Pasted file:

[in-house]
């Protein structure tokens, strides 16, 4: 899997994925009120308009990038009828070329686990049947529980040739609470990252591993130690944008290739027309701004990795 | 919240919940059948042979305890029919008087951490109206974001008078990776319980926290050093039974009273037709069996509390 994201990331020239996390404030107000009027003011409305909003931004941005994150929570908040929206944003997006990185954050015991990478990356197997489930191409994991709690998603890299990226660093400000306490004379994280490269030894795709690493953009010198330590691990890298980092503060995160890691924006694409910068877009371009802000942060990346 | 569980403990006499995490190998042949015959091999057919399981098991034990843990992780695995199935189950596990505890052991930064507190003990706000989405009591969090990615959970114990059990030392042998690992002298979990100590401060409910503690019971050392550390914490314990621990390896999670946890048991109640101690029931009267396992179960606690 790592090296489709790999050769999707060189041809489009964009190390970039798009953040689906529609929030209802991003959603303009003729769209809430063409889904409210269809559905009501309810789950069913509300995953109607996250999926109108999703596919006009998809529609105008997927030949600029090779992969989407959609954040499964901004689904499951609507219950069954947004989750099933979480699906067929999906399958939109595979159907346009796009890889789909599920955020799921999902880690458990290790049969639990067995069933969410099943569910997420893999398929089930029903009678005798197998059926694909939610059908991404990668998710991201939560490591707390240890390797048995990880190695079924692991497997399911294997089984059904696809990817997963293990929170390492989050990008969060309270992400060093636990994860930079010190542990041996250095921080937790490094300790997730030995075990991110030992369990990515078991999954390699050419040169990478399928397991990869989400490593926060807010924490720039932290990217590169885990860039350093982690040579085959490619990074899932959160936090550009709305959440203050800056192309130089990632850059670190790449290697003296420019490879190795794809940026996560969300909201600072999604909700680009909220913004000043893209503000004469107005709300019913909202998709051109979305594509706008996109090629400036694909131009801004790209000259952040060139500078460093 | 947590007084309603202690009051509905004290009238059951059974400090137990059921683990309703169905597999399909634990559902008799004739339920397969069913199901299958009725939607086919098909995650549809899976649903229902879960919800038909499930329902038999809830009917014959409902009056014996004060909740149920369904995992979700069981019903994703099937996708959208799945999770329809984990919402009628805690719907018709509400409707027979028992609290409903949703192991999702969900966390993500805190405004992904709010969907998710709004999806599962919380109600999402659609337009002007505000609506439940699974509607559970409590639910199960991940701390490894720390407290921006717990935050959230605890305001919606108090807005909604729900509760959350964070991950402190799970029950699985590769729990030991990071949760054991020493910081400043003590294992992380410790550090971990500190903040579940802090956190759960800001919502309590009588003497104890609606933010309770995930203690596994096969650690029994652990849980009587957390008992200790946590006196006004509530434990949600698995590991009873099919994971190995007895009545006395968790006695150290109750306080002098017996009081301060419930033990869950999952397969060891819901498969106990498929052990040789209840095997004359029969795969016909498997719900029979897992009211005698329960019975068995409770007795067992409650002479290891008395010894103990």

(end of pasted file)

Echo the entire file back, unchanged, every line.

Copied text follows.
[in-house]
């Protein structure tokens, strides 16, 4: 899997994925009120308009990038009828070329686990049947529980040739609470990252591993130690944008290739027309701004990795 | 919240919940059948042979305890029919008087951490109206974001008078990776319980926290050093039974009273037709069996509390 994201990331020239996390404030107000009027003011409305909003931004941005994150929570908040929206944003997006990185954050015991990478990356197997489930191409994991709690998603890299990226660093400000306490004379994280490269030894795709690493953009010198330590691990890298980092503060995160890691924006694409910068877009371009802000942060990346 | 569980403990006499995490190998042949015959091999057919399981098991034990843990992780695995199935189950596990505890052991930064507190003990706000989405009591969090990615959970114990059990030392042998690992002298979990100590401060409910503690019971050392550390914490314990621990390896999670946890048991109640101690029931009267396992179960606690 790592090296489709790999050769999707060189041809489009964009190390970039798009953040689906529609929030209802991003959603303009003729769209809430063409889904409210269809559905009501309810789950069913509300995953109607996250999926109108999703596919006009998809529609105008997927030949600029090779992969989407959609954040499964901004689904499951609507219950069954947004989750099933979480699906067929999906399958939109595979159907346009796009890889789909599920955020799921999902880690458990290790049969639990067995069933969410099943569910997420893999398929089930029903009678005798197998059926694909939610059908991404990668998710991201939560490591707390240890390797048995990880190695079924692991497997399911294997089984059904696809990817997963293990929170390492989050990008969060309270992400060093636990994860930079010190542990041996250095921080937790490094300790997730030995075990991110030992369990990515078991999954390699050419040169990478399928397991990869989400490593926060807010924490720039932290990217590169885990860039350093982690040579085959490619990074899932959160936090550009709305959440203050800056192309130089990632850059670190790449290697003296420019490879190795794809940026996560969300909201600072999604909700680009909220913004000043893209503000004469107005709300019913909202998709051109979305594509706008996109090629400036694909131009801004790209000259952040060139500078460093 | 947590007084309603202690009051509905004290009238059951059974400090137990059921683990309703169905597999399909634990559902008799004739339920397969069913199901299958009725939607086919098909995650549809899976649903229902879960919800038909499930329902038999809830009917014959409902009056014996004060909740149920369904995992979700069981019903994703099937996708959208799945999770329809984990919402009628805690719907018709509400409707027979028992609290409903949703192991999702969900966390993500805190405004992904709010969907998710709004999806599962919380109600999402659609337009002007505000609506439940699974509607559970409590639910199960991940701390490894720390407290921006717990935050959230605890305001919606108090807005909604729900509760959350964070991950402190799970029950699985590769729990030991990071949760054991020493910081400043003590294992992380410790550090971990500190903040579940802090956190759960800001919502309590009588003497104890609606933010309770995930203690596994096969650690029994652990849980009587957390008992200790946590006196006004509530434990949600698995590991009873099919994971190995007895009545006395968790006695150290109750306080002098017996009081301060419930033990869950999952397969060891819901498969106990498929052990040789209840095997004359029969795969016909498997719900029979897992009211005698329960019975068995409770007795067992409650002479290891008395010894103990």